The Fresh Expressions movement is about putting the church Jesus loves closer to the people Jesus loves. We do this by working through the inherited church to expand its reach into networks and neighborhoods who aren’t being reached by any church.
As we’ve gone about our work, we’ve become convinced that an important way of expanding the reach of the church is to notice how the church has already expanded into those networks and neighborhoods through the families who comprise the Church.
If we’re going to put the church closer to the people Jesus loves, one of the ways to start is through the family itself, because the family is the primary place most of us learn to give and receive love. If we’re to see a great spiritual awakening in the US, the family is part of the solution because it—like the inherited church—is an obvious place where God is already showing us how to love. In the Catholic faith, we’ve learned that the family is often called the domestic church.
The theology of the domestic church is helping us recover a missional edge that many of us have missed. In the theology of the domestic church we have the possibility of reimagining the family on mission by learning to love as God loves. God is in a constant state of giving and receiving love.
It is in God that we find our heart’s true home and our deepest source of identity and strength. If we don’t know who we are in God, we’ll never live fully into the mission of God. As St. Augustine said, “You can’t give what you don’t have.”
The Amore Project
We’re building The Amore Project as a leading edge of the Fresh Expressions movement, established through the love that God has for us and for every person. This love works through marriages and families to build bigger spiritual families.
We see this in the early church where all who are in Christ are called brother and sister. And this is only possible because of the nuptial—or self-giving love that Christ exhibited in his death and triumphant resurrection.
Last month, we gathered in the Catholic Diocese of Harrisburg, Pennsylvania for a groundbreaking event. We were Protestant and Catholic, mainline and evangelical, contemplative and charismatic. We were hosted and warmly welcomed by Bishop Ronald Gainer who made the case for the domestic church as vital for the new evangelization.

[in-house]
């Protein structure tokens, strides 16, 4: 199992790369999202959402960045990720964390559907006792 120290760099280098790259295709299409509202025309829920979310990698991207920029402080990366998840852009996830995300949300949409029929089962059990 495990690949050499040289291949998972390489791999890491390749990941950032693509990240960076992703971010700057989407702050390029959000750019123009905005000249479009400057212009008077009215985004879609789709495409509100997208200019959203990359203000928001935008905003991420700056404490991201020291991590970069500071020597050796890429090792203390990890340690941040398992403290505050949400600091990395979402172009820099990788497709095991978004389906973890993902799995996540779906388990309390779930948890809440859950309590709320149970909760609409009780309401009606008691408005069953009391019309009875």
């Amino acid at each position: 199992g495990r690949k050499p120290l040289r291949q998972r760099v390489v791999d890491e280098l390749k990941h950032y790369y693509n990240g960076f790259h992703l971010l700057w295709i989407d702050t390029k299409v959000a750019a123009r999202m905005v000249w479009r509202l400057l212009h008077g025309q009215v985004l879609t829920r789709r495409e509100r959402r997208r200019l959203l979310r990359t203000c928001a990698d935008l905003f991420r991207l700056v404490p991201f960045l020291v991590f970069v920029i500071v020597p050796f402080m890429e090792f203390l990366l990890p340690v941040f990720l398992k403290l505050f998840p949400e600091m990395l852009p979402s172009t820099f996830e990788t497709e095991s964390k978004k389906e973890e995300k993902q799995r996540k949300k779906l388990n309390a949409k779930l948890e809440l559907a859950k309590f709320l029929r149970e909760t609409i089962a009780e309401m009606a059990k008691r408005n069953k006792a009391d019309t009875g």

The Rev. Tory Baucum and his wife Elizabeth shared about their experiences at linking evangelical and catholic theology to gain a biblical understanding of their marriage as a sign of God’s love. United Methodist scholar Dr. Ben Witherington gave a New Testament framework for the family of God and author Frederica Mathewes-Green shared how the practices of the early church sustained this understanding of family.
Popular theologian, Christopher West, shared how theology of the body, espoused by Pope John Paul II helps us all recover our identity as God’s image bearers in a world that is desperate for love.
Msgr. Renzo Bonetti shared how simple everyday acts in home and family life can shape our practice of love, from the way that we greet each other in the morning, to the way that we do the dishes at night. “There is a liturgy of the home”, he said “and this helps us participate in the divine.”
Most importantly, the event allowed us to participate in what God was doing in one another. There were opportunities for repentance as we admitted how much we share and how much we need one another. At several points, words of repentance and words of hope were shared that brought many to tears.
It is with this repentant and hopeful posture that we seek to build The Amore Project as a way forward for the whole Church to gather around the love God has for us and for the whole world.
If you would like to learn more, or get involved, join us for one of these events or send email to email@example.com
Gannon is the Director of Ministry Formation for Fresh Expressions US and leads the Fresh Expressions efforts of the Baptist General Association of Virginia. He earned the Bachelor of Arts Degree from Baylor University and the Master of Divinity degree from Duke University. Prior to entering seminary, Gannon worked as a legislative aide in the U.S. Senate and as a public affairs officer in the anti-human trafficking office at the U.S. State Department. He enjoys forging partnerships between followers of Jesus from different traditions and has served in various roles at several churches, Baptist, Presbyterian, and Anglican. Gannon is married to Carey, who also is a graduate of Duke Divinity School. Together they work to bring fresh expressions of church to the collegiate community at the University of Mary Washington in Fredericksburg, Virginia.